My friends at MedGagdet have been doing a bang up job of covering the recent health care conference at TED. I invite you to review the proceedings from Day 2. The one thing that struck me is how — although unstated — the theme of unlearning underlies so many of the talks.
For example, the first speaker addressed how new virtual reality tools and high-speed digital/Internet connections may soon make "surgical collaboration" the new norm and lead to better surgical outcomes for patients — provided that is today's surgeons can unlearn their "go-it-alone" style. The second speaker discussed why the current paradigm for diagnosing cancer (i.e. tissue-based diagnosis) may soon give way to more precise molecular diagnosis. Next, Aubrey de Grey talked about why aging should be viewed as a disease and not something that is inevitable. (I've written about this topic before and if de Grey is correct it will unleash a wave of unlearning.) Finally, Eric Dishman provided a glimpse of a new home-based health care delivery system.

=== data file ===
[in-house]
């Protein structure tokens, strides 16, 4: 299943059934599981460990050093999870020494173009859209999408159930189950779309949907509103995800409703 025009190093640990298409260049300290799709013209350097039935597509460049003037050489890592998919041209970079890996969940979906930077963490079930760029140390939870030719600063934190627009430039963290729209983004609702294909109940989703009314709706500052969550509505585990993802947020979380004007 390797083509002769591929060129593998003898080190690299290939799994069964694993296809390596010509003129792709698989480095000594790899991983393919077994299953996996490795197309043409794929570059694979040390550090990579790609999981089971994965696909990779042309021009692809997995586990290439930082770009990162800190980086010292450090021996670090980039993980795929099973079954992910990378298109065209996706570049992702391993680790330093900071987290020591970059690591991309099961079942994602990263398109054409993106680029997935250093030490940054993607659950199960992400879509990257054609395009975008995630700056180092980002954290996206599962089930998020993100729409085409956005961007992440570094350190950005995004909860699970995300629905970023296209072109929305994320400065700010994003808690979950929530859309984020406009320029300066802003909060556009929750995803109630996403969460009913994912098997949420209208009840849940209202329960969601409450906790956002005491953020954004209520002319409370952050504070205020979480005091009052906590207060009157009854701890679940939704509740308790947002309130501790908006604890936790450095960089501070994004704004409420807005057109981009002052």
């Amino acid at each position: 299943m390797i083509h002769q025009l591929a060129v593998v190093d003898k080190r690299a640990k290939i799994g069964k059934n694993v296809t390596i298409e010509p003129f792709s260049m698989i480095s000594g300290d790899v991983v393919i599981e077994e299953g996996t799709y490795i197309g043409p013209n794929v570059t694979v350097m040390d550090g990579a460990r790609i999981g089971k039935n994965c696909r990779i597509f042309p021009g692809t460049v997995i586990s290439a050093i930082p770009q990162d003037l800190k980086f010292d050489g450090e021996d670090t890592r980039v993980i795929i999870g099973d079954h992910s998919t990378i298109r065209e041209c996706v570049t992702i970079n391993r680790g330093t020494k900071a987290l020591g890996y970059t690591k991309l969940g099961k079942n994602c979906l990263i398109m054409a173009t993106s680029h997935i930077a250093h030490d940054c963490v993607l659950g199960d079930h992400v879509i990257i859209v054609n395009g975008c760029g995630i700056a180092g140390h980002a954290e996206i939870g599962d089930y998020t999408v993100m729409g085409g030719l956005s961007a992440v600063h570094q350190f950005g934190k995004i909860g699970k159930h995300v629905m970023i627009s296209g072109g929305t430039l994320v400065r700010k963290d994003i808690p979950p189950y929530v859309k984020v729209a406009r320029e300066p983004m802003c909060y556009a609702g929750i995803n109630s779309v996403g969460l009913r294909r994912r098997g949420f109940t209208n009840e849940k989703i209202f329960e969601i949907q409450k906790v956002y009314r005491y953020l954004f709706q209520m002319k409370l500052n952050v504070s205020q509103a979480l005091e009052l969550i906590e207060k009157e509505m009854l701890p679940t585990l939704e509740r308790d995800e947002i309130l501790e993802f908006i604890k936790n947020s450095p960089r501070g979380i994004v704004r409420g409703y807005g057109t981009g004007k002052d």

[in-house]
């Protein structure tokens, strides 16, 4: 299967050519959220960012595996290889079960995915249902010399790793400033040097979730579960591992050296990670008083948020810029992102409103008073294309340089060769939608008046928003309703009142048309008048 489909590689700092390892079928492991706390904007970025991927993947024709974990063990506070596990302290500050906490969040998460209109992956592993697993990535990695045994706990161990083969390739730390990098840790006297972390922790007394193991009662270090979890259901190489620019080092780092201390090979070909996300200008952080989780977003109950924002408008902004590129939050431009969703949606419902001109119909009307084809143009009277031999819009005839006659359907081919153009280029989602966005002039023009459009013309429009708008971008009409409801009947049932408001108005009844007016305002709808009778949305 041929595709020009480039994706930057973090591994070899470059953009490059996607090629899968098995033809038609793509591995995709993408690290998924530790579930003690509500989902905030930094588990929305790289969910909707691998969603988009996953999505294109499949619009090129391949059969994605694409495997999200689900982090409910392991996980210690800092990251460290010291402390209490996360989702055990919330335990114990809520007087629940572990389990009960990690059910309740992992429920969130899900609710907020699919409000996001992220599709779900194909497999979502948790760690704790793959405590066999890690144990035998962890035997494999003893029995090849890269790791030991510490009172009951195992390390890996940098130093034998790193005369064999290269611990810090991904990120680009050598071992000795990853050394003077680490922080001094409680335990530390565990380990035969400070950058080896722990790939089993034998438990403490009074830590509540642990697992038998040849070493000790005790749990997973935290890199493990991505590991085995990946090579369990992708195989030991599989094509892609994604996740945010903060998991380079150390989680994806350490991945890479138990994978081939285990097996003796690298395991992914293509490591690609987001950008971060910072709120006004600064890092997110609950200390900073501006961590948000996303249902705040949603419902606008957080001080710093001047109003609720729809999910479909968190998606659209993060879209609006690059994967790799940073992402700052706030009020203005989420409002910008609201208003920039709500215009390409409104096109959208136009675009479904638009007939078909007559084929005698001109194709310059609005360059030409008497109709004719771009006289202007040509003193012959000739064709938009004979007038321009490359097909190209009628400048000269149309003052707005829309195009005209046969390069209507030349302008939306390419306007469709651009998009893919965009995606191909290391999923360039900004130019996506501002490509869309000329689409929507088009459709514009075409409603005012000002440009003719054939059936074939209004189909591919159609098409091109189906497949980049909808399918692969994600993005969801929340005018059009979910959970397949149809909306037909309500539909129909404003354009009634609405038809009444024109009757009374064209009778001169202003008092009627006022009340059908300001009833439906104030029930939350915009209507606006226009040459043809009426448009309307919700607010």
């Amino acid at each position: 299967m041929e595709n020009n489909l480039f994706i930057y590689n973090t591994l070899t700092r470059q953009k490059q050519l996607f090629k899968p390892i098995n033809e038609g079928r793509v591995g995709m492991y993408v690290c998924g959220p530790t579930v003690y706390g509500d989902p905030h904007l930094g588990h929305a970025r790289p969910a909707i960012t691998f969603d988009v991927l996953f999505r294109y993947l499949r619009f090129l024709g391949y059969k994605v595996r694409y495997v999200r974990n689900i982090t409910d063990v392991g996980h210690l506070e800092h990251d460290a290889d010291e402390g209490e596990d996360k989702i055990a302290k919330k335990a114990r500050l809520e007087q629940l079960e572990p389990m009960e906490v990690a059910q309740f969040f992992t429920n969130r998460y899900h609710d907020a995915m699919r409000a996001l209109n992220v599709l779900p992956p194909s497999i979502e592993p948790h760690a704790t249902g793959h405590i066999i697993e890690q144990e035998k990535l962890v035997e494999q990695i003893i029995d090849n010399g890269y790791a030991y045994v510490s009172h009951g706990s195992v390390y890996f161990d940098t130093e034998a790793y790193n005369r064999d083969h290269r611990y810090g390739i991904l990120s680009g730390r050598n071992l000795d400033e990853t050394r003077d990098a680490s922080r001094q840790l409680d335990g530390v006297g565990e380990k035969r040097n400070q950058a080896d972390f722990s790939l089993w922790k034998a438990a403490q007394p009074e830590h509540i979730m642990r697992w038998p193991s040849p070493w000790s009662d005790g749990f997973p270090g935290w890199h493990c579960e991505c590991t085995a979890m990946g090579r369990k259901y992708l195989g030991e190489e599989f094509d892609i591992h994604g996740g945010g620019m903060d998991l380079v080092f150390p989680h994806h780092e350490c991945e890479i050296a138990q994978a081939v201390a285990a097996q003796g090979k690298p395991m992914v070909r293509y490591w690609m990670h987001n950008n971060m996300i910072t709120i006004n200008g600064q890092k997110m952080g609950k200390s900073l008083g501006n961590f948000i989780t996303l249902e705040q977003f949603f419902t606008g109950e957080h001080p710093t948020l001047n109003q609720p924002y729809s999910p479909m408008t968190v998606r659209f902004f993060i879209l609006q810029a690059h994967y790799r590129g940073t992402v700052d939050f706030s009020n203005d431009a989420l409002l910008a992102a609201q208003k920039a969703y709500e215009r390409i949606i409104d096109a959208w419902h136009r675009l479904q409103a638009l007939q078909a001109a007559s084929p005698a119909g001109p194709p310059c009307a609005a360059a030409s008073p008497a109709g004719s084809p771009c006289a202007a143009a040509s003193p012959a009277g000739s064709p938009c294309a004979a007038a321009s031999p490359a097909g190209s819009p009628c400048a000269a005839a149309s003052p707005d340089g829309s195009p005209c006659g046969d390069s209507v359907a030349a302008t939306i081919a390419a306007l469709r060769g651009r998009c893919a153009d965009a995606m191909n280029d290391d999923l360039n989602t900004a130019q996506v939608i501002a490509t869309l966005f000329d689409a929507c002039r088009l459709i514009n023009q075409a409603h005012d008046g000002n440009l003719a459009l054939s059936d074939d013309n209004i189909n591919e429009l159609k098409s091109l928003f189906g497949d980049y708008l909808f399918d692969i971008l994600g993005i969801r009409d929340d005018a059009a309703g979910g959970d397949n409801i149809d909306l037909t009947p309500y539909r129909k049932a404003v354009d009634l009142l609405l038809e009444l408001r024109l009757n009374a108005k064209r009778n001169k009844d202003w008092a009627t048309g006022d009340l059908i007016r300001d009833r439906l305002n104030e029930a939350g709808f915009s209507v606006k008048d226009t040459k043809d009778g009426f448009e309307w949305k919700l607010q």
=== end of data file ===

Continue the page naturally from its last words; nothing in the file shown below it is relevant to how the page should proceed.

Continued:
My point is this: The technological advances which are driving these changes are real and they portend a better health care future for all of us. Unless leading professionals are willing to unlearn their current paradigms, however, many of these benefits will be unnecessarily delayed.
I have said it before and I will say it again — unlearning can be a matter of life or death, literally!